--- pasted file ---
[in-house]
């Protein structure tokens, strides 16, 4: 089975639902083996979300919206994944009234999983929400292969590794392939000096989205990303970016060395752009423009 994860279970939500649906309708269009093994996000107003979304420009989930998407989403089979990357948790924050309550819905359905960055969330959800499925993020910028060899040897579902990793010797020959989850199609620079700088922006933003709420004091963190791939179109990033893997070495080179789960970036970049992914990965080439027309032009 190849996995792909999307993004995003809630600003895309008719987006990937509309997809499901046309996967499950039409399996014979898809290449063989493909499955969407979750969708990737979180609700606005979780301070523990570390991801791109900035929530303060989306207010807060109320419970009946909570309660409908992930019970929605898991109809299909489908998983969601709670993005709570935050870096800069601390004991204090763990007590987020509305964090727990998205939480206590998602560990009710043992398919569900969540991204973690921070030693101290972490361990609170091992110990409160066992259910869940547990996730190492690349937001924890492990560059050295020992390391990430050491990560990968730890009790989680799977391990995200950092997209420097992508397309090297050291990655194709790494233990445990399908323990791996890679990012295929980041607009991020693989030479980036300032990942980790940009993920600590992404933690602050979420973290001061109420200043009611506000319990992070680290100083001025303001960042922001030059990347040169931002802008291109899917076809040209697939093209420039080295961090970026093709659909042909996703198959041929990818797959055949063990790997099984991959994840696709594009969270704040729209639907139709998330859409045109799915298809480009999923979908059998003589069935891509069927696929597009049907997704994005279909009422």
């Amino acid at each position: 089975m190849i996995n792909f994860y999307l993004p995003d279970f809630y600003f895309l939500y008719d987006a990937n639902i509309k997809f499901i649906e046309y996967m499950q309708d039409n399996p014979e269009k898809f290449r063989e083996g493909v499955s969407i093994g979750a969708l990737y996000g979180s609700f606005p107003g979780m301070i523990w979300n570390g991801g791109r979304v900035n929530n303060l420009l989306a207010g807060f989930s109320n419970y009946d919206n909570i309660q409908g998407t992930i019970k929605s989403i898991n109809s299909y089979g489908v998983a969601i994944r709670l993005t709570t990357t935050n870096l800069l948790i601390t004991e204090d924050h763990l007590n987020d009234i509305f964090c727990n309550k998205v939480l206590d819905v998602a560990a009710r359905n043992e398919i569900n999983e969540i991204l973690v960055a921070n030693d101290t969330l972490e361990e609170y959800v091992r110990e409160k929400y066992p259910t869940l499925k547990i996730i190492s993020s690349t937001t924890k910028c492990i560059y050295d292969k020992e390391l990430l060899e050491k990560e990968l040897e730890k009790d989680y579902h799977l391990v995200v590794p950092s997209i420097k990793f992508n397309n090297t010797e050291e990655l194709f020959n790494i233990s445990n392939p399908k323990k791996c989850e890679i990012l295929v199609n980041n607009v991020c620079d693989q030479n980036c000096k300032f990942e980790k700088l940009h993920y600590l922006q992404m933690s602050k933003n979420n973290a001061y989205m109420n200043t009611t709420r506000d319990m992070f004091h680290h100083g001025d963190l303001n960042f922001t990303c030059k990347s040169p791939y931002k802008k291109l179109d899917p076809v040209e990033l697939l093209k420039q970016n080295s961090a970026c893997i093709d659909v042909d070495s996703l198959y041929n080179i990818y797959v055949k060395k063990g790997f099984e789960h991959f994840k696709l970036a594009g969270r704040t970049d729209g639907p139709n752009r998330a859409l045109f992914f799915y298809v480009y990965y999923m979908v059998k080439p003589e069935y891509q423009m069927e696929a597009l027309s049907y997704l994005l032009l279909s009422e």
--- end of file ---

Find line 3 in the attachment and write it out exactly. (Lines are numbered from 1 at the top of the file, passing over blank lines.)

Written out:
């Amino acid at each position: 089975m190849i996995n792909f994860y999307l993004p995003d279970f809630y600003f895309l939500y008719d987006a990937n639902i509309k997809f499901i649906e046309y996967m499950q309708d039409n399996p014979e269009k898809f290449r063989e083996g493909v499955s969407i093994g979750a969708l990737y996000g979180s609700f606005p107003g979780m301070i523990w979300n570390g991801g791109r979304v900035n929530n303060l420009l989306a207010g807060f989930s109320n419970y009946d919206n909570i309660q409908g998407t992930i019970k929605s989403i898991n109809s299909y089979g489908v998983a969601i994944r709670l993005t709570t990357t935050n870096l800069l948790i601390t004991e204090d924050h763990l007590n987020d009234i509305f964090c727990n309550k998205v939480l206590d819905v998602a560990a009710r359905n043992e398919i569900n999983e969540i991204l973690v960055a921070n030693d101290t969330l972490e361990e609170y959800v091992r110990e409160k929400y066992p259910t869940l499925k547990i996730i190492s993020s690349t937001t924890k910028c492990i560059y050295d292969k020992e390391l990430l060899e050491k990560e990968l040897e730890k009790d989680y579902h799977l391990v995200v590794p950092s997209i420097k990793f992508n397309n090297t010797e050291e990655l194709f020959n790494i233990s445990n392939p399908k323990k791996c989850e890679i990012l295929v199609n980041n607009v991020c620079d693989q030479n980036c000096k300032f990942e980790k700088l940009h993920y600590l922006q992404m933690s602050k933003n979420n973290a001061y989205m109420n200043t009611t709420r506000d319990m992070f004091h680290h100083g001025d963190l303001n960042f922001t990303c030059k990347s040169p791939y931002k802008k291109l179109d899917p076809v040209e990033l697939l093209k420039q970016n080295s961090a970026c893997i093709d659909v042909d070495s996703l198959y041929n080179i990818y797959v055949k060395k063990g790997f099984e789960h991959f994840k696709l970036a594009g969270r704040t970049d729209g639907p139709n752009r998330a859409l045109f992914f799915y298809v480009y990965y999923m979908v059998k080439p003589e069935y891509q423009m069927e696929a597009l027309s049907y997704l994005l032009l279909s009422e």